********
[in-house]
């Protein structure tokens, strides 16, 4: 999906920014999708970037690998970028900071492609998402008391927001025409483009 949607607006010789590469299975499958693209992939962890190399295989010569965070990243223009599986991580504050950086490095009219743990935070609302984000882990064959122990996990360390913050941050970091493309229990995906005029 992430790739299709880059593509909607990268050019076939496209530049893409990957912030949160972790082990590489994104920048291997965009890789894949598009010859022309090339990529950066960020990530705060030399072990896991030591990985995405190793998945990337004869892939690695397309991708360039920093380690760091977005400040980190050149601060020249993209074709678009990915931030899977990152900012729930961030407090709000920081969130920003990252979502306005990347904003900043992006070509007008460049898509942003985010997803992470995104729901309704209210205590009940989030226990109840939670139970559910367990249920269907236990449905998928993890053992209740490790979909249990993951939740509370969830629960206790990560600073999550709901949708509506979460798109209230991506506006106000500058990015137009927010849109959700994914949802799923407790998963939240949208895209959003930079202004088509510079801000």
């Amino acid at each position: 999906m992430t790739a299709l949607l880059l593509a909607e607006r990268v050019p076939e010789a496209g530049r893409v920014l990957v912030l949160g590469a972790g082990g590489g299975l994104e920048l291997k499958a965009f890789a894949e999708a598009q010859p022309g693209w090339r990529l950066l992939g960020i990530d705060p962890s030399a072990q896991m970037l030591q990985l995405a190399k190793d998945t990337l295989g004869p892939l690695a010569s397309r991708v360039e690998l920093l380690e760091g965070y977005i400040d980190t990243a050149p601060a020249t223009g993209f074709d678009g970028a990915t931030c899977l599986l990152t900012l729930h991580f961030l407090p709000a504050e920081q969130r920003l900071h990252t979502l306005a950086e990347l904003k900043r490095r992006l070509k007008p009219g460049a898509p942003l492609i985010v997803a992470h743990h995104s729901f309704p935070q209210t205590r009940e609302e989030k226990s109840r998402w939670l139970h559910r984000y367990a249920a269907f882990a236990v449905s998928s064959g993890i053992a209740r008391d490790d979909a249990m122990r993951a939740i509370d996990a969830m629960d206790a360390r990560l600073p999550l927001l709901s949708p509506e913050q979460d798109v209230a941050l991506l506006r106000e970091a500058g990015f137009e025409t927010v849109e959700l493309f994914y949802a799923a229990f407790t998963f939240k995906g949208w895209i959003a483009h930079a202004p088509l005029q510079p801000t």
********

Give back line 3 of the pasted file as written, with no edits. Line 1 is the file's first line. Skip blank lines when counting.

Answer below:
């Amino acid at each position: 999906m992430t790739a299709l949607l880059l593509a909607e607006r990268v050019p076939e010789a496209g530049r893409v920014l990957v912030l949160g590469a972790g082990g590489g299975l994104e920048l291997k499958a965009f890789a894949e999708a598009q010859p022309g693209w090339r990529l950066l992939g960020i990530d705060p962890s030399a072990q896991m970037l030591q990985l995405a190399k190793d998945t990337l295989g004869p892939l690695a010569s397309r991708v360039e690998l920093l380690e760091g965070y977005i400040d980190t990243a050149p601060a020249t223009g993209f074709d678009g970028a990915t931030c899977l599986l990152t900012l729930h991580f961030l407090p709000a504050e920081q969130r920003l900071h990252t979502l306005a950086e990347l904003k900043r490095r992006l070509k007008p009219g460049a898509p942003l492609i985010v997803a992470h743990h995104s729901f309704p935070q209210t205590r009940e609302e989030k226990s109840r998402w939670l139970h559910r984000y367990a249920a269907f882990a236990v449905s998928s064959g993890i053992a209740r008391d490790d979909a249990m122990r993951a939740i509370d996990a969830m629960d206790a360390r990560l600073p999550l927001l709901s949708p509506e913050q979460d798109v209230a941050l991506l506006r106000e970091a500058g990015f137009e025409t927010v849109e959700l493309f994914y949802a799923a229990f407790t998963f939240k995906g949208w895209i959003a483009h930079a202004p088509l005029q510079p801000t």